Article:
Bert Samuels, GUEST COLUMNIST
Following on a most unfortunate rejection of a majority verdict, which ought to have been accepted by the learned trial judge - in the recent 12-week trial of three police officers - a disappointed director of public prosecutions (DPP) has sought to launch an attack on those of us who practise at the defence Bar from time to time. It seems judicial error has been, and will continue to be, part of the reality of our system of justice.
In April 1993, I launched a protest about an unfortunate outburst from a career prosecutor in the presence and hearing of the jury during the trial - that my client, Corporal Fredrick Lawrence, had "planted a gun on the deceased" - but a senior judge refused my application to discharge the jury. There was, of course, absolutely no evidence of the planting of a gun by the officer in the trial.
This error on the part of the senior judge was not corrected until the matter was heard by the Privy Council some 10 years later! The police officer served 10 years in prison before he was released by the Privy Council's overturning of the conviction. By then, the statute of limitation prevented him from being compensated in a civil action. An innocent man spent a great part of his life in custody as a result of judicial error.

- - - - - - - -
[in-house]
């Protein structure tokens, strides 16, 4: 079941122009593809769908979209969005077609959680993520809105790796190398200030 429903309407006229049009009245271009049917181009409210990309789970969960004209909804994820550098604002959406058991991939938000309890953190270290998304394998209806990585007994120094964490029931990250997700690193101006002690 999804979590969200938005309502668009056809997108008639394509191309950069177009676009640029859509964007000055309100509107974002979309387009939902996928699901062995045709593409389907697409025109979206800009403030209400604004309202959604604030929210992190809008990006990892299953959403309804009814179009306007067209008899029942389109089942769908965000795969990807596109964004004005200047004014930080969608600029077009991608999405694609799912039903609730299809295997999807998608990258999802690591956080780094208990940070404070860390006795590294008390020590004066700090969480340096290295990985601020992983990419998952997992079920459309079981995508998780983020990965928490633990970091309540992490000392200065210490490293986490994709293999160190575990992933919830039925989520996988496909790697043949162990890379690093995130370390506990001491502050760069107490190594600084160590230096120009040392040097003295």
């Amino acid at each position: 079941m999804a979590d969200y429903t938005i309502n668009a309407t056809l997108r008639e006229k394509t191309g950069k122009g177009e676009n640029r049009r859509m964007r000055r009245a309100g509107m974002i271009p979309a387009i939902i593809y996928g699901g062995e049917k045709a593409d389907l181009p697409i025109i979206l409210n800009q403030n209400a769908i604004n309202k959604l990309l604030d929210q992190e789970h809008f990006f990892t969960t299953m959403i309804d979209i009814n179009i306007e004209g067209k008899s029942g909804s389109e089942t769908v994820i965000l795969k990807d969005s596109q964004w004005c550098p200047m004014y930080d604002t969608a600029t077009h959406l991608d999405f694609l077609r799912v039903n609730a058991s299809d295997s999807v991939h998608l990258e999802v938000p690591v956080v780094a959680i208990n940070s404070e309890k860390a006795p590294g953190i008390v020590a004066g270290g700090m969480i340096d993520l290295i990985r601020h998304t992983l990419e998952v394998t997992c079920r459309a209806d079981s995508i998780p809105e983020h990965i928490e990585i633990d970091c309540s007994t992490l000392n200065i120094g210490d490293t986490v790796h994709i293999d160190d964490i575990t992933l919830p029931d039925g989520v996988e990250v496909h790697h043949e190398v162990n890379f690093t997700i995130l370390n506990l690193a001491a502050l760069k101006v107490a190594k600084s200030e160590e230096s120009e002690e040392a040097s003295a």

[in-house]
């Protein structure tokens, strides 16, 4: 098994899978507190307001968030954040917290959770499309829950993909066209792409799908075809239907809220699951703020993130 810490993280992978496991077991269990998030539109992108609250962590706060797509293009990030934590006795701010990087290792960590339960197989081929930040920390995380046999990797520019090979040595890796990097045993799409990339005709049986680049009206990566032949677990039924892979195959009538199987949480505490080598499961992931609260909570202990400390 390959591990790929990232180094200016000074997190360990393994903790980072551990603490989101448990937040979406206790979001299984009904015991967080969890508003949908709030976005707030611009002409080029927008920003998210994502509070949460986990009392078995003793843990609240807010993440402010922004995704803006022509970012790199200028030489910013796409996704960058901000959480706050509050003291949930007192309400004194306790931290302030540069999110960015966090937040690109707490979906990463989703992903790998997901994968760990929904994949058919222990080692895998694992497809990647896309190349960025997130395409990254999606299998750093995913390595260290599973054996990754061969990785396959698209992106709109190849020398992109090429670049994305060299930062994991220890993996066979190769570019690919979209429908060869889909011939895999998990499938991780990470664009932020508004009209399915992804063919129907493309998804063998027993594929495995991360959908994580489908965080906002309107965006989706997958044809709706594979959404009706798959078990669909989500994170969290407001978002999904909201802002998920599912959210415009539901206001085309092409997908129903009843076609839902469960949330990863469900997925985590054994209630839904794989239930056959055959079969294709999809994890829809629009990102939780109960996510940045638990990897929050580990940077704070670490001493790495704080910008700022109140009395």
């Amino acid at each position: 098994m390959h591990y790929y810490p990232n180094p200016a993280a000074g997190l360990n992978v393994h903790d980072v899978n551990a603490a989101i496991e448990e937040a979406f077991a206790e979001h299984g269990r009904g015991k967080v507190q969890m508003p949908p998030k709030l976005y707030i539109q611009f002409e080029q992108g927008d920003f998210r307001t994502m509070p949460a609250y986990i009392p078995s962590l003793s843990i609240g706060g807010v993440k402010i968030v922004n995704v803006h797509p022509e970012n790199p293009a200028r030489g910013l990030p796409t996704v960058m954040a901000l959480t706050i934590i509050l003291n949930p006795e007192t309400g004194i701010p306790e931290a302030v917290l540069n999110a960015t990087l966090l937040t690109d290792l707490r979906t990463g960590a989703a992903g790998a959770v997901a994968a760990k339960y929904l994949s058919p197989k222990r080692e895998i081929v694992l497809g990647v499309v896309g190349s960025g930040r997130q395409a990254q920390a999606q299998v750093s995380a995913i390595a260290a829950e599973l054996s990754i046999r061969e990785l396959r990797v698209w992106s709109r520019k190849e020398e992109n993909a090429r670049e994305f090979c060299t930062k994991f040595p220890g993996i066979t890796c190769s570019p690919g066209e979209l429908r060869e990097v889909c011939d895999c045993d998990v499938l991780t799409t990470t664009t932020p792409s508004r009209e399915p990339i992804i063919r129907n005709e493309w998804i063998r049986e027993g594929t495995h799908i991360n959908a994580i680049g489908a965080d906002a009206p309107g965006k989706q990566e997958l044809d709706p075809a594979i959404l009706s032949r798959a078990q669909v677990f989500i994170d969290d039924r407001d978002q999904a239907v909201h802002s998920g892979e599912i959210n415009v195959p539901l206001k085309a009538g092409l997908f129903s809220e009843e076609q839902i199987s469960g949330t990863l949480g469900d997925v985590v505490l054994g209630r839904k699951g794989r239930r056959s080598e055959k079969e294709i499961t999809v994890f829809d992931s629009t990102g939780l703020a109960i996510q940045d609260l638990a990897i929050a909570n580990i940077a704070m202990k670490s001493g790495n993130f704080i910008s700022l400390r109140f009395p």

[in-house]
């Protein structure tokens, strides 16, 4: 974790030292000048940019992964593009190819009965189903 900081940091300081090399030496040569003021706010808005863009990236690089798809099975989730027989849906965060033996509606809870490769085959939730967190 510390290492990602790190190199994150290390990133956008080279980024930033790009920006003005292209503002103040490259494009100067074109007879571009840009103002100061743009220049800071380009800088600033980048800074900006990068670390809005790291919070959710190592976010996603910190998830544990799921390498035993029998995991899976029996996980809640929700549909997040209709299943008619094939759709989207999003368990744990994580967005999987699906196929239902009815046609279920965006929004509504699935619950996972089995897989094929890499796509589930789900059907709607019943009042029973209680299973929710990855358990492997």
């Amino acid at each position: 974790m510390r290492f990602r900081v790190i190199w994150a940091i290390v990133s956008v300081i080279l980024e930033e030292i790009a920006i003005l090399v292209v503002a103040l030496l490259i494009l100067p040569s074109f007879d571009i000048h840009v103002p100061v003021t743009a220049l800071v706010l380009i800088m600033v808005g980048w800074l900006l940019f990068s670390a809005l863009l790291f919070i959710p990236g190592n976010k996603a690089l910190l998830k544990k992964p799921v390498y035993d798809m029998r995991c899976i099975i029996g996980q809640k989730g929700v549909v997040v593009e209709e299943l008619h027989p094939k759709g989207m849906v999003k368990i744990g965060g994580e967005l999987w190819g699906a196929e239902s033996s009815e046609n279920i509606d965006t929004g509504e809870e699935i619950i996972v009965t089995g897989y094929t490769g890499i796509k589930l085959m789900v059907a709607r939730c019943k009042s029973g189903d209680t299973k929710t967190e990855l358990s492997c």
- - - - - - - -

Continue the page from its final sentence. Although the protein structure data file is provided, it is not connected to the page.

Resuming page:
Before now, I have refrained from going public in chastising the judge, the prosecutor or, for that matter, the state of the law for this grave error at the expense of 10 years of my client's liberty.
Recently, I was appalled to hear the DPP opining that defence lawyers make their money from "getting off their clients". This clearly implies that we do whatever it takes to get our clients' names cleared, solely for the reward of material gain. This most unfortunate comment cannot go unchallenged. Most defence lawyers have, in addition to defending, also prosecuted matters before the court, and/or represented complainants who are themselves, often the victims of crimes.
PROSECUTION VS DEFENCE LAWYERS
On the other hand, prosecutors, with a few exceptions, having qualified as attorneys, plunge themselves into the hard work of clerks of the courts, and thereafter, prosecutors at the DPP's office. The point I make is that most of them have never defended one day in their lives. Prosecutors, in general, therefore, cannot reliably speak to how defence lawyers 'make their money'.
What I have detected over the years is a sinister attempt to make out the work of the defence as other than noble and above board. When the all-powerful State takes the citizen to court, his liberty rests in the capable (or otherwise) hands of the lawyer who has conduct of his defence.
This was the task my chambers assumed when, in 2007, we took on the defence of Winston Hamilton. He was charged for the rape of a policeman's girlfriend. He was pointed out in an identification parade by the victim. Upon him being arrested, he voluntarily gave his underwear to the police. Body fluids were extracted from the clothing. The rapist used a condom, and had left it at the crime scene. It was immediately retrieved by the victim's boyfriend and contained a pure sample of the rapist's sperm.